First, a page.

Dry ice bubbles

Use detergent with dry ice bubbling in water, to produce bubbles filled with carbon dioxide gas.
Science content
Chemistry: States of Matter, Properties of Materials (K-7)
Physics: Heat (3)
Lessons activity is in
  • dry ice and gloves to handle
  • warm water
  • large empty drink bottle
  • plastic tubing
  • small styrofoam cup
  • dish soap mixed with water in a small container

Push one end of the tubing through the base of the polystyrene cup.
If a funnel is available attach to the other end of the tubing, using tape if necessary to seal any gaps.

Add warm water and a (gloved) handful of dry ice pellet to the bottle, to start the bubbling.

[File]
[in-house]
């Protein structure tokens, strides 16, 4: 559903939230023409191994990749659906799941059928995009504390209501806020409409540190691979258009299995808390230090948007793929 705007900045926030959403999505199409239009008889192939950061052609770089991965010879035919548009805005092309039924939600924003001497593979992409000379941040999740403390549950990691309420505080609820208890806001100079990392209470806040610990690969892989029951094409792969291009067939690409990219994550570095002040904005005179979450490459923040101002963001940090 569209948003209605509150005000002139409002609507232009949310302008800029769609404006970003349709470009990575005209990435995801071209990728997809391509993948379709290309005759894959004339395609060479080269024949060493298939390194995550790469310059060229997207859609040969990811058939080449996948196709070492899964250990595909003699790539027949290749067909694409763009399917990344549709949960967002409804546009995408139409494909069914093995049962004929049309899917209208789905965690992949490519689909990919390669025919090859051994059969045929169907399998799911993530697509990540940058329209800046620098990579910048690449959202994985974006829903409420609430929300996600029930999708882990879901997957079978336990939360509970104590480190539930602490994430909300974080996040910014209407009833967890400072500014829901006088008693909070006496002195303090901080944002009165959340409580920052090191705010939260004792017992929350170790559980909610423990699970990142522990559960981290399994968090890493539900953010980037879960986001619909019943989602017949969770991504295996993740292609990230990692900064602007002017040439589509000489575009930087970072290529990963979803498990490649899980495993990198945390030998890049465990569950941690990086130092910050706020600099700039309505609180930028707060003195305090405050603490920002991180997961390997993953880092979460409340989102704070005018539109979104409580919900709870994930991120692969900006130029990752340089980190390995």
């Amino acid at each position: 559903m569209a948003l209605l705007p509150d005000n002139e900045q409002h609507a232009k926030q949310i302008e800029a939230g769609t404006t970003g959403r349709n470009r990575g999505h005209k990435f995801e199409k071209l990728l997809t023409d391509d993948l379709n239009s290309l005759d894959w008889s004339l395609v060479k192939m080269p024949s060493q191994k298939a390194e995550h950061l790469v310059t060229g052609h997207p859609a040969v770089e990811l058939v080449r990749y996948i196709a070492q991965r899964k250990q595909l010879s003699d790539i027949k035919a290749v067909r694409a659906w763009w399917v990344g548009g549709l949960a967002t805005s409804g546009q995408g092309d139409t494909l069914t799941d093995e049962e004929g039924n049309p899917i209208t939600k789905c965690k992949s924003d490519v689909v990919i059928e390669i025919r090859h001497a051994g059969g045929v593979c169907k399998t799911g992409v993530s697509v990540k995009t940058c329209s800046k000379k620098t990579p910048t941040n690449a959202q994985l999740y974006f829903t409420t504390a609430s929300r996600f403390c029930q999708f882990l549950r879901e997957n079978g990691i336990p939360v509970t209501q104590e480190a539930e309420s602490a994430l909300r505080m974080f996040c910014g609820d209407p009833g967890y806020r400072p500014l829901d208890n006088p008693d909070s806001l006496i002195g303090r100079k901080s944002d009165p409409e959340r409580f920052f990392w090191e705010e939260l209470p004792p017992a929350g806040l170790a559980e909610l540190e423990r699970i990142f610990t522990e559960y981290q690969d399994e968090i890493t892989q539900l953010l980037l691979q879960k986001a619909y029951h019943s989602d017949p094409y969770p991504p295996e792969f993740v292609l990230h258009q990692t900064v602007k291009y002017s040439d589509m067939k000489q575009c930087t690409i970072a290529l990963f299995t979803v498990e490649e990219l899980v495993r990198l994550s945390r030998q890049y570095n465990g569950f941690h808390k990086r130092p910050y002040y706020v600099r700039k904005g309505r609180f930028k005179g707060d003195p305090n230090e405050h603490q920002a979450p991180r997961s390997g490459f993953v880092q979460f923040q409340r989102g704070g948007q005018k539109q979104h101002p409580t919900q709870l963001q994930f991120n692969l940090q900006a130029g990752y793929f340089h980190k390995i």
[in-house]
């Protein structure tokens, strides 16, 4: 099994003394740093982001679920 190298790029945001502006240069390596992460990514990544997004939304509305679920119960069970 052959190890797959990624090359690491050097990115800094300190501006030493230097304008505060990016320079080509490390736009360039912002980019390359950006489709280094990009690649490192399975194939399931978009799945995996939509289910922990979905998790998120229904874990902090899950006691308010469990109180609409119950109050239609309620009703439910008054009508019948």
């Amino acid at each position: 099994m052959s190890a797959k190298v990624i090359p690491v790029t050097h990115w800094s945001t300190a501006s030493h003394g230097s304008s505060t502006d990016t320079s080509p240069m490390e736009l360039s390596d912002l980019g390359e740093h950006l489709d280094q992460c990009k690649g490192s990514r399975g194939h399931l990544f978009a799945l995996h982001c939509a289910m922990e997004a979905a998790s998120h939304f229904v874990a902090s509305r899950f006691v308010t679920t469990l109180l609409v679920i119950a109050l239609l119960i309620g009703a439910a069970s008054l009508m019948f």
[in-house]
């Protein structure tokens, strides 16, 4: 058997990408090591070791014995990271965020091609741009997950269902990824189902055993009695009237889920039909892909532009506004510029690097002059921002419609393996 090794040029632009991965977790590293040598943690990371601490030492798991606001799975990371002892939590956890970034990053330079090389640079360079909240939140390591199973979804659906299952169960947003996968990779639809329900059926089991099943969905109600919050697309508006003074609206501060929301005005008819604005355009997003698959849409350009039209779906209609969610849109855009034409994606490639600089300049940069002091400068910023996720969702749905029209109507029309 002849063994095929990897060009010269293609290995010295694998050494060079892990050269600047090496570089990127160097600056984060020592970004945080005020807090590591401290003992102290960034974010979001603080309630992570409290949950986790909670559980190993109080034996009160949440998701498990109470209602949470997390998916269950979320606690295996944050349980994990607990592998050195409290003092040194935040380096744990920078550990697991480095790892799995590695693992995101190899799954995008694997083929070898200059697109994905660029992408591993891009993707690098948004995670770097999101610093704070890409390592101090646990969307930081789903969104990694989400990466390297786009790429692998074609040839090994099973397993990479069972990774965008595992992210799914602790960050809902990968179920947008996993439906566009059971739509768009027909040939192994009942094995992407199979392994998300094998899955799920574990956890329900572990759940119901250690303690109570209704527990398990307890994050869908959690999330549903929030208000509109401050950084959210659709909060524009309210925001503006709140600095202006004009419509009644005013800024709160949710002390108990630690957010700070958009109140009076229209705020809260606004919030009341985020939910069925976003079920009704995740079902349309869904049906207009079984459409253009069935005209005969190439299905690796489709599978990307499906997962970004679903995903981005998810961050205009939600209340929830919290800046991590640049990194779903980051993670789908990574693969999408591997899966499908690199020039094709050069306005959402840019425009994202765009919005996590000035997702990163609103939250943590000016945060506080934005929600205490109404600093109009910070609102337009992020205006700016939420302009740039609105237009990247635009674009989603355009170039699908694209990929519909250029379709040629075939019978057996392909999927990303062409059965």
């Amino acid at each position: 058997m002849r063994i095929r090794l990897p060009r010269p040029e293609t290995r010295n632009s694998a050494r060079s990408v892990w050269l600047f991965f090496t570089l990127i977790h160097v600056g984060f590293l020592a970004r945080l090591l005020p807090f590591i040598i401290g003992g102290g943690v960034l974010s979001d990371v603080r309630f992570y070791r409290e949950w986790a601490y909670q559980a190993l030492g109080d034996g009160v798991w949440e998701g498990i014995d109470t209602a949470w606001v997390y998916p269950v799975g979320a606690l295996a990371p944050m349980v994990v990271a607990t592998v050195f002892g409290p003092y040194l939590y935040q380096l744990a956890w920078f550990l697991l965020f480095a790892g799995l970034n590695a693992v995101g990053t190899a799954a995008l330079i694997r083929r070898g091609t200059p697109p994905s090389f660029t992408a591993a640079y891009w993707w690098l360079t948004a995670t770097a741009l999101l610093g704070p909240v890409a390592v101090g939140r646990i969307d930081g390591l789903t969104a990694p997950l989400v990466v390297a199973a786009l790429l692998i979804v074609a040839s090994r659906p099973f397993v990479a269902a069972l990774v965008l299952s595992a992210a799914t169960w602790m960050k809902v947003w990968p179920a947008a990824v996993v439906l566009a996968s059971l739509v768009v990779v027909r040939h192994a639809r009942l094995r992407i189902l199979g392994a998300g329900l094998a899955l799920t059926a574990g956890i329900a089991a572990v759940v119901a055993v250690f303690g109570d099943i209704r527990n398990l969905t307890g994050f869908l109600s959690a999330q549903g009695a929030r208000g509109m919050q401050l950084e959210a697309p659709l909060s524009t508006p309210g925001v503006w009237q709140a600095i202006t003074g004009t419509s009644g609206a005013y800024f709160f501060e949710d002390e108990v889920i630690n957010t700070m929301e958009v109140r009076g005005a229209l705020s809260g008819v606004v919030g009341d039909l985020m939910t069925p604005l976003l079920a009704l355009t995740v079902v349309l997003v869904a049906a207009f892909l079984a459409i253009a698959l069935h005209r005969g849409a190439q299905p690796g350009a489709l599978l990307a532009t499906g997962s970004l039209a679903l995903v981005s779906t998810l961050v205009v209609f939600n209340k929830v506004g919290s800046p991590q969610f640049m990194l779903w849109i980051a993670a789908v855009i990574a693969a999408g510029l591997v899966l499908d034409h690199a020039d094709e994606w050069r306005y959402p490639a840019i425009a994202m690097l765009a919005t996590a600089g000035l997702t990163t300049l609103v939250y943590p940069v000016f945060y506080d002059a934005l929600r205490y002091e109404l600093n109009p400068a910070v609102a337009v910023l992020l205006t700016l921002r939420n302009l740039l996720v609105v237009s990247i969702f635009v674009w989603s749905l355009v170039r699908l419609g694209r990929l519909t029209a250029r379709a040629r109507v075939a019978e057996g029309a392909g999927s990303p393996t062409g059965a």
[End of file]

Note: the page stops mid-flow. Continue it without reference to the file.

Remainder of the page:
Place the funnel over the bottle, so that dry ice is pushed along the tubing.

Once dry ice gas is coming out of the tubing at the end with the styrofoam cup, dip the rim of the cup into the container of detergent.
A large bubble should form with swirling dry ice inside.

The dry ice bubbles will fall quite rapidly, as carbon dioxide is heavier than air.
They are fun to have pop on your hand, when the dry ice cloud flows out of them.

As the dry ice bubbling in the bottle slows, replace the now cold water with more warm, and add more dry ice pellets if necessary

Grades taught
Gr 2
Gr 3